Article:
Middle Eastern cuisine is my drug. There is something about it that appeals to me and makes me addicted. I guess it has a lot to do with it being healthy, humble, yet extremely refined, fragrantly spicy, exhaliratingly exotic and rich in traditions as well as history, thus reminding me of great as well as intriguing ancient civilizations (Mesopotamia, Ancient Egypt, Ancient Greece, Persia, etc...). It carries a kind of romantic aura that plunges me directly into mythic worlds...
But where does this magnetic attraction come from? In another life I was maybe a Summerian lady, a Babylonian warrior, a Greek amazon or a cook in the Ottoman palace's kitchens, though I also believe I could have been a Sioux or a Viking princess before I got reborn as Rosa, the "mad" foodblogger that you all know. Who knows? I can only say that an unknown bond keeps me attached to the delightful savors of that area of the globe.
I am very passionate about Greek, Turkish, Moroccan and Lebanese cooking. I cannot get enough of chickpeas, Basmati rice, pine nuts, coriander, tahini, bulgur, cumin, flatbreads (Pita, Khoubz & Lavash), olive oil, sesame seeds, honey, yogurt, phyllo, feta, etc... Those are ingredients that I would never like to live without. It is impossible for me to take them out of my diet.
Well, to make this story short, the other week my friend Corinne and I were in town and we decided to eat a little something. Corinne being married to a Palestinian man, she is also very much besotted by Middle Eastern dishes, so we decided to buy a falafel sandwich from "Parfums De Beyrouth", a take away in the red light district area of Geneva called Les Pâquis. While eating that delicious snack I told Corinne how much I love "Falafels" and I started wondering why I had never made any. After leaving the place, I promised myself to make some as soon as possible. A week later, homemade "Falafels" graced my table...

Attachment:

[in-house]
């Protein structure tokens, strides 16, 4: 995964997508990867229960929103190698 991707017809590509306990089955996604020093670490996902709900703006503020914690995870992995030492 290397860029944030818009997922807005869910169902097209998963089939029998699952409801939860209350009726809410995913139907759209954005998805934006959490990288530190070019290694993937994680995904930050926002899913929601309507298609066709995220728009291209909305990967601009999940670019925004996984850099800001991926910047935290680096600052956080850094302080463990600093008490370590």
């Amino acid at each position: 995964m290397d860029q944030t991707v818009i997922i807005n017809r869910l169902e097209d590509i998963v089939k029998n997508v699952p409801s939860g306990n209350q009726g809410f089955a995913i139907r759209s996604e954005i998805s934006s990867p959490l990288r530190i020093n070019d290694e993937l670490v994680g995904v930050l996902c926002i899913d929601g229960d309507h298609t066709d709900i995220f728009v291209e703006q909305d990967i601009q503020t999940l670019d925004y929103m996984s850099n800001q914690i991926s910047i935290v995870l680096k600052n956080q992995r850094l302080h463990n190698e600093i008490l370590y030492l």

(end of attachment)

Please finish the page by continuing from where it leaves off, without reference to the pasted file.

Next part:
"Falafels" are little deep fried croquettes in the shape of a ball which are thought to originate from Egypt - though some people believe that they come from India - (They were eaten for Lent by the Copts. The recipe migrated further East and chickpeas replaced the fava beans.). They are a common mezze, snack and street food item all accross the Middle East. "Felafels" can be eaten topped with salad, vegetable pickles, hot sauce and a tahini-based sauce or served in a pita or wrapped in a flatbread. They are generally made with mashed chickpeas (although certain versions contain no chickpeas - Egyptian falafels are made with fava beans instead, thus their green color), bulgur wheat (not in all recipes), spices and herbs such as coriander and parsley.
To make my "Falafels" I inspired myself from many sources around the net and from my books in order to create the recipe that follows. They turned well and were close to perfect. Of course, it is my first attempt at making them, so I'm sure I can still develop and adapt that recipe a little in the future. I'll definitely try other versions soon in order to find the most perfect flavor combination and texture.
Those "Falafels" look perfect and taste wonderful. They are not greasy at all, very flavorful, delicately spicy (the spices reveal themselves to you slowly), gorgeously crisp on the outside and pillow-soft on the inside. A soul-uplifting delicacy that'll make you travel without leaving the house!
~ Falafels ~
Recipe by Rosa @ Rosa's Yummy Yums 2010.
Makes about 24 falafels.
1 Cup Dried chickpeas
1/2 Cup Bulgur
1 Big white onion, chopped